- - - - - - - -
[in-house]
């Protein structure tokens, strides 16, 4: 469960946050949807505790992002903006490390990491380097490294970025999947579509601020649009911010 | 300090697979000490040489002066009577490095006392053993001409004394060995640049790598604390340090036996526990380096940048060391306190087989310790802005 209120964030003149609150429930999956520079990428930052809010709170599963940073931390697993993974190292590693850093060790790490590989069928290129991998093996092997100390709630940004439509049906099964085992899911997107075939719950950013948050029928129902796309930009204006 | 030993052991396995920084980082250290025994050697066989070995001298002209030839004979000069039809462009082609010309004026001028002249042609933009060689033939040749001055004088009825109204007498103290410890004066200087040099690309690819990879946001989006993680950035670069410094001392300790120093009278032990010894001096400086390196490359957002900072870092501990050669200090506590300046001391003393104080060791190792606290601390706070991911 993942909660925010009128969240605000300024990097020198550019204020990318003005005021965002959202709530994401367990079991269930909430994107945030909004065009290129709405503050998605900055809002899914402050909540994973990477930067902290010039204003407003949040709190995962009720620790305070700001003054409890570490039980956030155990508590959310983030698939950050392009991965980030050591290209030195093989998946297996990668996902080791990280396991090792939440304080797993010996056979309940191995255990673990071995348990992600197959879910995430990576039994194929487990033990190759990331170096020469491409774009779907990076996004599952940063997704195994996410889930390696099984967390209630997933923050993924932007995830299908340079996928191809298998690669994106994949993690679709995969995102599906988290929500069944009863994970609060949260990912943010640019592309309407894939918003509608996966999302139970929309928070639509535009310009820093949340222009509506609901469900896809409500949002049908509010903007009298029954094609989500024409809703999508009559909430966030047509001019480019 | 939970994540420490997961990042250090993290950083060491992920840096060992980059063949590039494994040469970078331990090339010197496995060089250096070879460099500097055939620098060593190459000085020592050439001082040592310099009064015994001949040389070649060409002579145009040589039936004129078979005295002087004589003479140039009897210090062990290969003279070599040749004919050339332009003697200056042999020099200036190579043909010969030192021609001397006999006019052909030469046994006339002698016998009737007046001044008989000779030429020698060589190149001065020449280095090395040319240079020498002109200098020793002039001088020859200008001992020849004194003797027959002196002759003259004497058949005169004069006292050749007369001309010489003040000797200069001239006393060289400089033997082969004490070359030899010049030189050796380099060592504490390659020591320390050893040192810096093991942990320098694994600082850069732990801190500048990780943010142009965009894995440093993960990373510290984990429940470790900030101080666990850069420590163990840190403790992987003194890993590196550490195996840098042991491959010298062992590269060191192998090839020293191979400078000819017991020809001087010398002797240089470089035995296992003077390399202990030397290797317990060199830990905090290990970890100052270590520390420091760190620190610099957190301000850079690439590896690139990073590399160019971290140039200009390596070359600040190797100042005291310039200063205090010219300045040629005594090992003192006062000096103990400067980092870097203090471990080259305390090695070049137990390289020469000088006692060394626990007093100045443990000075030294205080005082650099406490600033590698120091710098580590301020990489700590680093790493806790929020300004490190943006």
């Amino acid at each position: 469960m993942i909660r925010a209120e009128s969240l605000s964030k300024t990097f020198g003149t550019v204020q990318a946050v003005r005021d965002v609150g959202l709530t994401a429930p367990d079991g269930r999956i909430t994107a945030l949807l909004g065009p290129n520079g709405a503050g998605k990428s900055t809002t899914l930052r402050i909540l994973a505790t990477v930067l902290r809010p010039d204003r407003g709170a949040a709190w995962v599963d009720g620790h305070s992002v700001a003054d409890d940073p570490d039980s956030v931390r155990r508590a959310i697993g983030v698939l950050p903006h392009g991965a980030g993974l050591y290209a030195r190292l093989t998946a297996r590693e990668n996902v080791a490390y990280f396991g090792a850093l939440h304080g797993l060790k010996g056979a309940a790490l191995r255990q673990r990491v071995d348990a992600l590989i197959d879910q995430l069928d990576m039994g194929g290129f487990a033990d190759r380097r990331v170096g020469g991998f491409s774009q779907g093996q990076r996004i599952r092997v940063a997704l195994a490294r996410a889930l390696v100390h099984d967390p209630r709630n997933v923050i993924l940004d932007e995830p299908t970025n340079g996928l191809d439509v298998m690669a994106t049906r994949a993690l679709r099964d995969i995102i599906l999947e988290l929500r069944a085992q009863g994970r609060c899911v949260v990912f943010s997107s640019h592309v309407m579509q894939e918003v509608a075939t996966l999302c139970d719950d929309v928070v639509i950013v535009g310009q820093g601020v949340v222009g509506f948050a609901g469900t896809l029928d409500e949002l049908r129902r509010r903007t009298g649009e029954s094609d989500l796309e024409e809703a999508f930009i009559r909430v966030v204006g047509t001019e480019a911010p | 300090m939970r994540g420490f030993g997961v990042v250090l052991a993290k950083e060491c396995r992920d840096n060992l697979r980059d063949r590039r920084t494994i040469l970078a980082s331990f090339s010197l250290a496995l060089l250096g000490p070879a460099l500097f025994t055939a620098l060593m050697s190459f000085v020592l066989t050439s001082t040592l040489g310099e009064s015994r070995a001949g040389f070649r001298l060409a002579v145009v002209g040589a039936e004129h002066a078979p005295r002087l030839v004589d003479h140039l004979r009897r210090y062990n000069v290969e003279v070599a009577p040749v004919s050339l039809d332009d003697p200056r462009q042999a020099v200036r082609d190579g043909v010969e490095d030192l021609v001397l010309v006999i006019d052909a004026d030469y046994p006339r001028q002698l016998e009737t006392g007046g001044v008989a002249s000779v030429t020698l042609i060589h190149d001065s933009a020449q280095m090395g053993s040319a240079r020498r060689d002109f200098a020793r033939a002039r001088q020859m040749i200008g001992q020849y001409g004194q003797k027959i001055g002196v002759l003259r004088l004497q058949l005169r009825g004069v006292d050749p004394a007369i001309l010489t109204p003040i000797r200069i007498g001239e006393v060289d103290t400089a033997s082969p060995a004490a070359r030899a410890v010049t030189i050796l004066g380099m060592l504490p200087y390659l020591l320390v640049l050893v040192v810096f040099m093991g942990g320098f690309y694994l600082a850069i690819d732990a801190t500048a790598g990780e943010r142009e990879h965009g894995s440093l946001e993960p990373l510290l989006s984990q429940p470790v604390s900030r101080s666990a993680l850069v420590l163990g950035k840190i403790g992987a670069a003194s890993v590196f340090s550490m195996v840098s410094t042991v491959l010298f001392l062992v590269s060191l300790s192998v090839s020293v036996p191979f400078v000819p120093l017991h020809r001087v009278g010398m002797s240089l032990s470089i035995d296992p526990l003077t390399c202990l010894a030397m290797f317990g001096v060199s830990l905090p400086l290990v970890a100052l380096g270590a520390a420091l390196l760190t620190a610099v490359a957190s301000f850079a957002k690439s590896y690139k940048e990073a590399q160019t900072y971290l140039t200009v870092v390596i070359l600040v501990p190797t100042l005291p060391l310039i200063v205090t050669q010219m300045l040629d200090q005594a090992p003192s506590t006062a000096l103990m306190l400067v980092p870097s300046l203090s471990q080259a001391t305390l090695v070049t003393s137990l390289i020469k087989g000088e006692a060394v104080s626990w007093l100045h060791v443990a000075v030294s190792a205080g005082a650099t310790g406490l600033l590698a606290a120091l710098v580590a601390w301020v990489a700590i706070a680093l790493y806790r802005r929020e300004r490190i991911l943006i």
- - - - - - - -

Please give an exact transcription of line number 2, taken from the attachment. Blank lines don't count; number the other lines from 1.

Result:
């Protein structure tokens, strides 16, 4: 469960946050949807505790992002903006490390990491380097490294970025999947579509601020649009911010 | 300090697979000490040489002066009577490095006392053993001409004394060995640049790598604390340090036996526990380096940048060391306190087989310790802005 209120964030003149609150429930999956520079990428930052809010709170599963940073931390697993993974190292590693850093060790790490590989069928290129991998093996092997100390709630940004439509049906099964085992899911997107075939719950950013948050029928129902796309930009204006 | 030993052991396995920084980082250290025994050697066989070995001298002209030839004979000069039809462009082609010309004026001028002249042609933009060689033939040749001055004088009825109204007498103290410890004066200087040099690309690819990879946001989006993680950035670069410094001392300790120093009278032990010894001096400086390196490359957002900072870092501990050669200090506590300046001391003393104080060791190792606290601390706070991911 993942909660925010009128969240605000300024990097020198550019204020990318003005005021965002959202709530994401367990079991269930909430994107945030909004065009290129709405503050998605900055809002899914402050909540994973990477930067902290010039204003407003949040709190995962009720620790305070700001003054409890570490039980956030155990508590959310983030698939950050392009991965980030050591290209030195093989998946297996990668996902080791990280396991090792939440304080797993010996056979309940191995255990673990071995348990992600197959879910995430990576039994194929487990033990190759990331170096020469491409774009779907990076996004599952940063997704195994996410889930390696099984967390209630997933923050993924932007995830299908340079996928191809298998690669994106994949993690679709995969995102599906988290929500069944009863994970609060949260990912943010640019592309309407894939918003509608996966999302139970929309928070639509535009310009820093949340222009509506609901469900896809409500949002049908509010903007009298029954094609989500024409809703999508009559909430966030047509001019480019 | 939970994540420490997961990042250090993290950083060491992920840096060992980059063949590039494994040469970078331990090339010197496995060089250096070879460099500097055939620098060593190459000085020592050439001082040592310099009064015994001949040389070649060409002579145009040589039936004129078979005295002087004589003479140039009897210090062990290969003279070599040749004919050339332009003697200056042999020099200036190579043909010969030192021609001397006999006019052909030469046994006339002698016998009737007046001044008989000779030429020698060589190149001065020449280095090395040319240079020498002109200098020793002039001088020859200008001992020849004194003797027959002196002759003259004497058949005169004069006292050749007369001309010489003040000797200069001239006393060289400089033997082969004490070359030899010049030189050796380099060592504490390659020591320390050893040192810096093991942990320098694994600082850069732990801190500048990780943010142009965009894995440093993960990373510290984990429940470790900030101080666990850069420590163990840190403790992987003194890993590196550490195996840098042991491959010298062992590269060191192998090839020293191979400078000819017991020809001087010398002797240089470089035995296992003077390399202990030397290797317990060199830990905090290990970890100052270590520390420091760190620190610099957190301000850079690439590896690139990073590399160019971290140039200009390596070359600040190797100042005291310039200063205090010219300045040629005594090992003192006062000096103990400067980092870097203090471990080259305390090695070049137990390289020469000088006692060394626990007093100045443990000075030294205080005082650099406490600033590698120091710098580590301020990489700590680093790493806790929020300004490190943006």